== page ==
According to the commemorative plaque put up inside the Rameshwar Mahadev Mandir, the temple was built by Mrs Hajee Bai in memory of her late husband Ochi Ram, son of Mangat Ram. But the date of its construction is missing from the sign. “The mandir is not too old. It was built in the early 1920’s or a decade later,” says Lakhwani. In one corner of the temple is a small library containing books of famous Sufis, including Shah Abdul Latif Bhittai, Bulleh Shah, Sachal Sarmast and Fariduddin Ganjshakar
“We believe in humanity, love and respect. Such lessons were also in the teachings of Sufis. Thus, we recommend these books to our youth for study.” Compared to the Hindu population, the temple is small in size. “On our application, officials of Sindh’s religious affairs department visited the mandir and promised to provide funds for renovation and the construction of additional rooms.”
Love for all
Just like the Hindu community, Sikhs also live in peace and harmony in Aram Bagh. However, Sikh families are fewer in number. “Between 200 and 250 people visit the Sri Guru Nanak Satsang Sabha Gurdwara every week, while 10 to 15 families permanently live in Aram Bagh,” says Sardar Hira Singh, the temple’s custodian. Besides the Sikh community, a number of Nanakpanthi Hindus also visit the gurdwara. “We believe in love for all and hate for none. This is all that Sikhism teaches us,” says Singh.
Since his childhood, Singh has had good relations with the Muslim community. “When I was a child, I frequently visited my Muslim friends. We shared our food and drink. There was no perception of belonging to different religions.”
Talking about the Sri Guru Nanak Satsang Sabha Gurdwara, Singh says: “The Sikh temple of Aram Bagh was built by Sadhu Singh, who was the additional commissioner of Karachi, in 1935.” After Pakistan came into being, the gurdwara went under the control of the Hindu community. But after 2016, the Supreme Court returned the temple, which is one of the biggest gurdwaras of Karachi, to the Sikh community.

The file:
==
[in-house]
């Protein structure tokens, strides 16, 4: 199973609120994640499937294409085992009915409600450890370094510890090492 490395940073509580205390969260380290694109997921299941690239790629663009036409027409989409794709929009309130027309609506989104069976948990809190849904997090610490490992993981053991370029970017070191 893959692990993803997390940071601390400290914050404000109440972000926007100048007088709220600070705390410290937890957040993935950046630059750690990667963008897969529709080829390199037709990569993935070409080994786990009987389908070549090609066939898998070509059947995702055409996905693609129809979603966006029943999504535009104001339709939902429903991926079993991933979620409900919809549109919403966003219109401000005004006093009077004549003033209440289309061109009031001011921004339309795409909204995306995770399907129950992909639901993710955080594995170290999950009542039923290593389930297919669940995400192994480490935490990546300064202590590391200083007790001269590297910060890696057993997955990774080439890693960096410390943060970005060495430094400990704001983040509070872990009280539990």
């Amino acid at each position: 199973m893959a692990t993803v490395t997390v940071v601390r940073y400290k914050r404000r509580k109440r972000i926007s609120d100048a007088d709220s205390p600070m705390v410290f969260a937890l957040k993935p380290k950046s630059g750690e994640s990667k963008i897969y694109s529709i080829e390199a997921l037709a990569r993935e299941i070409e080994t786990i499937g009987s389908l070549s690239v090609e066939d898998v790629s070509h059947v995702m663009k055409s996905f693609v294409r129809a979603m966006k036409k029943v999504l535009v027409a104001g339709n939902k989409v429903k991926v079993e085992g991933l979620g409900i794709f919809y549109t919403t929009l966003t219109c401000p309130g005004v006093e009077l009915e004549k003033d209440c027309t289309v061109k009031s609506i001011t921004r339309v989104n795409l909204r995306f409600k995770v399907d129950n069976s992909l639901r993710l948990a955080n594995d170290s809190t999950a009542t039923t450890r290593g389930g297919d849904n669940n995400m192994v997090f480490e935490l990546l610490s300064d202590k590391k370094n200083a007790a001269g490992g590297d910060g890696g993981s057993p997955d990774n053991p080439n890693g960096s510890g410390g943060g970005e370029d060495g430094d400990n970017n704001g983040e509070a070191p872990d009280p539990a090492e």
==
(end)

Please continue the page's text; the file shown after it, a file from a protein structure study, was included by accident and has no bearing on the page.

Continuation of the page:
Though the Christian community is a large group when compared to other minorities living in the city, their presence in Aram Bagh is very low. In recent years, four or five Christian families have shifted from other parts of the city to the neighbourhood. These families live opposite the Jamia Masjid.
Due to their low population, they do not have a church in the locality. However, their places of worship are not far away, as most of the oldest and largest churches built by the British missionary are located in Saddar Town.
Regarding Muslims, 71-year-old Muhammad Saeed, a senior member of the Jamia Masjid’s committee, says: “After Partition, the immigrants had set up their camps in Aram Bagh and the surrounding areas. Our family was also among them. Since then we have been living here.” He said that most of the properties left behind by Hindu and Sikh families were allotted to the immigrants by the government, adding that even the Jamia Masjid was not built by Muslims because the area had belonged to Hindus and Sikhs.
“We and then our children grew up with the children of Hindu and Sikh families in the same streets of Aram Bagh. We all know each other since childhood. We still sit together and talk about our lives. “They are not aliens. They are from among us. Or it is better to say that we are immigrants and they are the sons of the soil who settled the area, which is now Aram Bagh, a garden for relaxation.”